It’s Literally Wednesday: Wonk Edition

During May and June of last year Little Shop of Stories replaced the majority of its light bulbs. Incandescent spotlights were switched out for LEDs (Light Emitting Diodes). There is a Decatur Metro post about this here. Working with the wonderful folks at Intown Ace Hardware, Little Shop invested over $1,000 with the hope of recouping costs within a year.

Actually, the LEDs paid for themselves in electricity savings alone in less than six months. Georgia Power bills were reduced by an amazing 23%. Only one bulb (out of over 80) has burned out.

Less electricity, better quality light, quick return on investment — a win/win/win situation!

This Week

Anna Quindlen, author of Still Life With Bread Crumbs (to be interviewed by Atlanta’s own award-winning author Melissa Faye Greene) Thursday, March 13th at 7pm, Carter Center Library, tickets are available here.

Sarah Mlynowski, author of Don’t Even Think About It, Friday, March 14th at 7pm, Little Shop of Stories, free.

WABE producer Kate Sweeney, author of American Afterlife: Encounters in the Customs of Mourning, Friday, March 14th at 7:30pm, Manuel’s Tavern, free.

2 thoughts on “It’s Literally Wednesday: Wonk Edition”


  1. Thanks for sharing the info about LSOS’s bulb success. That kind of stuff is always interesting to read about, to me anyway. Speaking of sharing info, does LSOS have an in-store bestsellers list? It’d be interesting to see what’s popular in Decatur, with maybe a separate list for the adult books.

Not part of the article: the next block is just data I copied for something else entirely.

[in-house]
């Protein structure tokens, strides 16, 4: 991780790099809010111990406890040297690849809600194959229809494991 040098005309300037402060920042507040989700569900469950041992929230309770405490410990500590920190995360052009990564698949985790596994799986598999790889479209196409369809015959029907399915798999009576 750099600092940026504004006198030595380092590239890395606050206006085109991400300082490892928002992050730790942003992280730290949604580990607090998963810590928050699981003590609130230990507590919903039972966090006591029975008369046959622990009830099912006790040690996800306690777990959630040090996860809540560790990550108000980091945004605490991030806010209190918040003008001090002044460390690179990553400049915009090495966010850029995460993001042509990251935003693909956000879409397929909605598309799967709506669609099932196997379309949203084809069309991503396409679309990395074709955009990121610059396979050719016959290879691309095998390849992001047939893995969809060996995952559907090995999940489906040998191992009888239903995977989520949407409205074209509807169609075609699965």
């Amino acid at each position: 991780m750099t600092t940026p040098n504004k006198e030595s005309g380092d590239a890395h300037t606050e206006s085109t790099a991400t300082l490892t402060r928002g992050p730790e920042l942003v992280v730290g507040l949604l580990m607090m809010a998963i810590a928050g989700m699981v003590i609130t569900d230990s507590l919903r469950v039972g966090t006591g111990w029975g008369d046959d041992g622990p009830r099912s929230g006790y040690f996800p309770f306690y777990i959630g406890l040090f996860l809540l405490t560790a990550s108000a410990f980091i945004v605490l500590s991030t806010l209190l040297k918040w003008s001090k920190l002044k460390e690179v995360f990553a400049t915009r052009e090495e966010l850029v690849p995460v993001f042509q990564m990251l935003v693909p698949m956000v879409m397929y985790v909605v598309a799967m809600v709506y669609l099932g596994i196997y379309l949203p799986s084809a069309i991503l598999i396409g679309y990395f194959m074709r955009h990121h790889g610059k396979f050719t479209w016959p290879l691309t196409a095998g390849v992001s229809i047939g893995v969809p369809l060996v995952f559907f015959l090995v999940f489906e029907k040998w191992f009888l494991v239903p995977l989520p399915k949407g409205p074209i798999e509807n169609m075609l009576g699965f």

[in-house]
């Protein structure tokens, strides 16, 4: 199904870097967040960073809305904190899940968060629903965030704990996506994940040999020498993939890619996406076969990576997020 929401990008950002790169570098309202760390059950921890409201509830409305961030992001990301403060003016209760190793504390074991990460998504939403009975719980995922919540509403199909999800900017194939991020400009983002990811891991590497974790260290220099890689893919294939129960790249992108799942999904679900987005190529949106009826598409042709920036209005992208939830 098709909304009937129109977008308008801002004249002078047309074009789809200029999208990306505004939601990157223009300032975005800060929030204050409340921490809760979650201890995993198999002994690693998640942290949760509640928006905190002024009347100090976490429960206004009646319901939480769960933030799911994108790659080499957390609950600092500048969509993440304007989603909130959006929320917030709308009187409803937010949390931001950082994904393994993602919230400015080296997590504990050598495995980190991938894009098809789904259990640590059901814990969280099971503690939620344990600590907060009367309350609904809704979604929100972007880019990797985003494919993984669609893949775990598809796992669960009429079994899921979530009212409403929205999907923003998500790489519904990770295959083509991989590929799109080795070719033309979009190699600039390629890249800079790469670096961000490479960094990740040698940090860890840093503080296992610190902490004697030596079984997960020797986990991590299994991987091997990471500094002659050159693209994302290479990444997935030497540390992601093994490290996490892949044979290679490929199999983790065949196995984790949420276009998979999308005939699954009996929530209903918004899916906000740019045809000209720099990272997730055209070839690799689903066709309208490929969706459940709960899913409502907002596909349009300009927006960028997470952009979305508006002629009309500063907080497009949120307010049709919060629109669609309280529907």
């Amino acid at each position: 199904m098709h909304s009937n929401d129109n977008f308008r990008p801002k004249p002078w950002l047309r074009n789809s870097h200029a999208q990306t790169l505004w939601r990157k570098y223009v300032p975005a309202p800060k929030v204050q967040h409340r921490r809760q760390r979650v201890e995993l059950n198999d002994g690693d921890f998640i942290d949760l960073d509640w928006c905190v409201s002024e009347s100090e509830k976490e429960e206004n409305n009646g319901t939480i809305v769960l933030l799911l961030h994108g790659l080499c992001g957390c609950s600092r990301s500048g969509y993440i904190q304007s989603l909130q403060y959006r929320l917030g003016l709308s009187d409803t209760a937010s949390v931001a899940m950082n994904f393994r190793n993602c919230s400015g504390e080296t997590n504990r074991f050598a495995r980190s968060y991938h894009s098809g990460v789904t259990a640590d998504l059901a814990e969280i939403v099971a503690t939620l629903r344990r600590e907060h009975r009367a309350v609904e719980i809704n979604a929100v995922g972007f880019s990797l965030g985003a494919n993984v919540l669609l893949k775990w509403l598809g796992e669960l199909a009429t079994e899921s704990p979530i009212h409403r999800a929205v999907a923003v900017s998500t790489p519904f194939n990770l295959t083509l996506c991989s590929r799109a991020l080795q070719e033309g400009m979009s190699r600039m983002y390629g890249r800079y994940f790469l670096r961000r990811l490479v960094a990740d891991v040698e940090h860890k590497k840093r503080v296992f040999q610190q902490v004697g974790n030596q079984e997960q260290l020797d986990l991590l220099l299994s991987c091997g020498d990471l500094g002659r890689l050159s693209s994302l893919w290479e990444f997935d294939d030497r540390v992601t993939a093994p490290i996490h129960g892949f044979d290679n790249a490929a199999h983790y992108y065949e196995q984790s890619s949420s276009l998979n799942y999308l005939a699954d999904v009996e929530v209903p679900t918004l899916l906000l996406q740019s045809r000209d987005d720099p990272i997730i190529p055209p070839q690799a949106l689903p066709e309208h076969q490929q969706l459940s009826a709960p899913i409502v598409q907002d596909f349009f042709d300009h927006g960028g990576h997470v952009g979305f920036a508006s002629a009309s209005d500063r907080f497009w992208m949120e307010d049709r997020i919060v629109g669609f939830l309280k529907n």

2. Little Shop is a New York Times reporting bookstore and thus compiles a list of best sellers each week. The Shop’s list largely mirrors that of the Times’ children’s lists, though some authors have a huge local following but are less popular nationally. (Tom Angleberger, author of the Origami Yoda series immediately comes to mind as his newest, Princess Lablemaker to the Rescue, just came out.)

    On the other hand, Little Shop does not carry most big adult best sellers. Literary fiction sells best (Donna Tartt’s The Goldfinch is hard to keep in stock). Nonfiction sales are totally random, but probably lean toward the wonkish side. I’m guessing that Walter Isaacson’s superb biography of Steve Jobs has been the all-time best seller.

    DM has suggested that this might make an interesting post; perhaps next week.

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